HOCD: A Letter to Loved Ones

Here are a couple hard truths:
1) I hear from more OCD sufferers dealing with HOCD than with any other theme.
2) Many of these sufferers are quite young, still in school, unsure how to seek out help, and scared to share their hard-to-explain concerns with parents or other trusted people in their lives.

I want so much to do something meaningful to help them find their footing.

So, I’m writing here a letter that they can show their parents/trusted advisors. I’m hoping to be a voice if they can’t find their own.

Friends, feel free to share this as needed.

hocd letter

Dear friend of a reader of my blog, hello.

You’ve likely been sent to this blog post by someone who wasn’t able to articulate what he or she is going through– suffering from– or someone who was too scared to trust their own voice and explanation. I hope I can help explain a few things.

The person who sent you this has a strong suspicion that he or she is suffering from what is called HOCD or “homosexual OCD.” Two things to know up front: one, this type of OCD affects both gay and straight people, and two, it does NOT mean that the person who sent you here is gay (if they identify as a straight person) or straight (if they identify as gay).

Confused yet? 🙂 Let me explain.

Obsessive-compulsive disorder can take a lot of forms. What most people think about when they hear OCD is someone who is overly worried about germs or order. While those concerns can be true of an OCD sufferer, the stereotype really misses the point, which is that an OCD sufferer has obsessions– the “O”– unwanted thoughts or images that plague them and cause intense anxiety. They try to relieve the anxiety with compulsions– the “C”– which can take almost any form … really, anything that alleviates the panic they feel. For people who have obsessions about germs, illness, or death, the compulsions often include washing their hands, visiting a doctor, or asking for reassurance (“Do you think I’ll get sick? Do you think I’ll die? Do you think I’m okay?”). For those who have religious obsessions, the compulsions often include repetitive prayer, confession, and (again) seeking reassurance (“Do you think that was sinful? Do you think I’ll go to heaven?”).

One common “theme” of OCD is to question one’s sexuality. We call this theme HOCD. It often comes out of nowhere. Someone who is perfectly comfortable with their sexuality, someone who has never, ever questioned it before, can suddenly be triggered– and now, it’s the only thing they can think about. It becomes their obsession, and to alleviate the anxiety, their compulsions are often things like continually checking their bodily responses to men and women, comparing them, seeking reassurance (sometimes from others, sometimes just from themselves). Often, they will end up spending a great deal of time on the internet, trying to find out why they suddenly are worried they are gay (or straight). I’ve talked to many HOCD sufferers who fit every profile of a straight person– except that they cannot shake the obsession of “what if I’m gay?” Some of these sufferers (both gay and straight, remember) feel absolutely tortured– and no wonder! Our sexual identities are so close to our core. I might hear from a young girl who wants nothing more than to fall in love with a man and get married, but all she can think about is “what if I’m actually gay? what if I get married and years from now, have to leave my husband because it turns out I’m a lesbian?” She will start looking at other young woman, wondering, “Do I find her attractive?” She may start losing her usual attraction to men. She might want to stop hanging out with her girl friends for fear of “turning gay.” (Again, note that HOCD can happen for both men and women, those who identify as straight and gay.) The inability to be 100% certain about their sexuality causes them tremendous distress.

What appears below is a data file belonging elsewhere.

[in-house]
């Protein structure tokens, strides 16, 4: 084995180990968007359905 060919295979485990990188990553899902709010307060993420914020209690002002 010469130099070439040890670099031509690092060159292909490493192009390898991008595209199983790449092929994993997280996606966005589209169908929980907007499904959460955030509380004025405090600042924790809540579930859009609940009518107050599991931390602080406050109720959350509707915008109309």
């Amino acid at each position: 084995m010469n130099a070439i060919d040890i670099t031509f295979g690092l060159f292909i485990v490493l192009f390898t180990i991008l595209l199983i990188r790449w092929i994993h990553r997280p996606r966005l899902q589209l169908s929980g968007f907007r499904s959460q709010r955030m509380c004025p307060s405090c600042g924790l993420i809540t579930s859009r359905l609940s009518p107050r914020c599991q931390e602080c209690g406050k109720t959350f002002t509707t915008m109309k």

(Even that– “tremendous distress”– is not saying enough. HOCD is sheer torture. And for those who are young and not sure where to turn or who are scared that vocalizing their worries will label them as something they are not– or that they deeply fear being– it is hell.)

A conversation with someone struggling with HOCD can be very confusing.

“So, you like men and want to date and marry a man, but you think you like women?”
“No. I mean, yes. I mean, I’m not gay. I mean, I *think* I’m not gay. I don’t want to be gay.”

“So, wait, you’ve identified as a homosexual man and told us all that you are attracted to men, but now you think you might be straight?”
“No. I don’t know. I don’t want to be straight. But I’m scared I might be. I just need to know for sure.”

That– “I just need to know for sure”– is the battle cry of every person with OCD (whether it manifests itself as HOCD or not).

What you need to know is that, no matter what this looks like, HOCD is not really a battle over sexuality– it is really a brain disorder in which the sufferer’s mind demands a certainty that is quite simply not available in real life. A “normal” mind lets thoughts come and go as they please, but someone with OCD has a mind that traps thoughts so that they only go around and around in circles.

That is why, in the proper treatment of OCD (HOCD or otherwise), we don’t treat the symptoms– the obsessions or compulsions. We treat the OCD and the desperate need for certainty.

Treating the symptoms is like reacting to a fire while the arsonist sets another one somewhere else.
Treating the OCD is like going after the arsonist itself.

How is that done? Through ERP (exposure and response prevention) therapy or through ERP plus medication.

ERP is a therapy in which the brain is re-wired to be able to better deal with uncertainty. It uses exposures that trigger the patient’s anxiety but requests that the patient not respond with compulsions. Instead of getting out of the cold water, the patient is taught to stay in the cold water and get used to it. After a time, as most of us know, it no longer feels cold.